News Highlights – 25 Jul 11

  • Supporting the troops, one steak at a time“It’s been a little over a year since Harvey Dann started his Sponsor a Steak campaign. Dann owns Alert Agri Distributors, a West St. Paul, Man., company that exports fat cattle to the U.S. It’s been a good business for Dann, and he’s been thankful for it. Last year, celebrating his 25th year in business, Dann decided to give something back. He started the campaign to feed steaks to Canadian soldiers who were serving overseas. In the past year, Dann has spread the word at various beef industry meetings, and gathered support, with a goal of raising about $110,000 to purchase the steaks. A couple of weeks ago, Dann accomplished his goal. He called the News with the word that he had succeeded in raising enough money for military base parties across Canada, including Edmonton; Shilo, Man.; Gagetown, N.B.; Valcartier, Que.; and Petawawa, Ont. The base parties for Edmonton and Shilo were held in June, 2010 ….”
  • Well done Winnipeg Jets!  “The new Winnipeg Jets logo is doing more for the Canadian Forces than just paying tribute. True North Sports and Entertainment, which owns the team, will give $1 million to military charities over the next ten years. Maj.-Gen. Alain Parent, commander of 1 Canadian Air Division, said it was easy to partner with the new hockey outfit. “Winnipeg has had a long association with the air force,” he said. “Blue Bombers and Jets are both aircraft that have served or are serving the air force.” “In turn, we consider Winnipeg to be the heart of the air force,” he said. Money will be donated to the Military Families Fund, the Air Force Heritage Fund and Soldier On ….”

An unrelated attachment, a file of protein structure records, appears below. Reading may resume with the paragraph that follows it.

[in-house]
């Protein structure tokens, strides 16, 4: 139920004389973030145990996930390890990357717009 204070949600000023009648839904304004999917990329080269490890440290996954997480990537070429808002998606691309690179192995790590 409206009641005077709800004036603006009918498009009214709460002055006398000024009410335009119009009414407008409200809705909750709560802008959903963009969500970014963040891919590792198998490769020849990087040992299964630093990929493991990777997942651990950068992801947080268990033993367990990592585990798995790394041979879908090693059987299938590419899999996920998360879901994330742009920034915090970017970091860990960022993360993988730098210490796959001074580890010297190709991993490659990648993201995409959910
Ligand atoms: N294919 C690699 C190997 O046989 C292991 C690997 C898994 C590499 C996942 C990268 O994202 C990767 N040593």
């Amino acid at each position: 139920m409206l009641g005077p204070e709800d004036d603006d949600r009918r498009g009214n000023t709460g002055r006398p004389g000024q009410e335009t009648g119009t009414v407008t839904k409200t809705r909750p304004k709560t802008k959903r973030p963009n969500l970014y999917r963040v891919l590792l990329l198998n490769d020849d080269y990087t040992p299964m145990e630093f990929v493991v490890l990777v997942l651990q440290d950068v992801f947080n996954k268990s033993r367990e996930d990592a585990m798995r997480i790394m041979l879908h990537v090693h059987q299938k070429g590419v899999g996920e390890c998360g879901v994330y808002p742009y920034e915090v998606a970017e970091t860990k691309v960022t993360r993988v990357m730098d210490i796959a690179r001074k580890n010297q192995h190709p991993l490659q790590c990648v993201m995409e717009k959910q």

• Canada’s defence minister met Sunday with Canadian Rangers ahead of a major, annual Arctic sovereignty operation. Defence Minister Peter MacKay presented members of the 1st Canadian Ranger Patrol Group with Canadian Forces decoration medals in honour of their 12 years of service. Starting Aug. 8, the 1st Ranger patrol group will take part in Operation Nanook, the military’s annual northern training exercise. The Rangers, a sub-component of the Canadian Forces Reserve, patrol remote parts of Canada’s North, but were also called to Ontario last week to help evacuate First Nations communities threatened by forest fires ….”  More on the awards, as well as Ranger recruiting numbers, from the CF Info-Machine here.
  • Afghanistan  The loss of a not-so secret base in Dubai last year forced the Canadian military to use its unarmed Airbus planes for flights into Kandahar Airfield during the final phase of the combat mission, ministerial briefing notes say. “Pressures imposed by the closure of Camp Mirage and the need to maximize flexibility in providing strategic airlift to support OP Athena have culminated in the (censored) using C-150 flights in KAF,” said a Nov. 1, 2010, briefing note prepared for Defence Minister Peter MacKay. The Canadian military designates its Airbus passenger jets as the CC-150 Polaris but often refers to it simply as the C-150. The air force initially certified the Airbus aircraft to fly into the war zone in 2007. But their use, according to the documents, was considered a “last resort” and a “calculated risk” by commanders on the ground ….”  Um, the Hercules planes flying into and out of Kandahar are “unarmed”, too, although the article is a bit more specific about the risk later on:  “…. The Airbus planes do not have a defensive suite to deflect incoming missiles and are generally considered a civilian aircraft not suited for a war zone ….”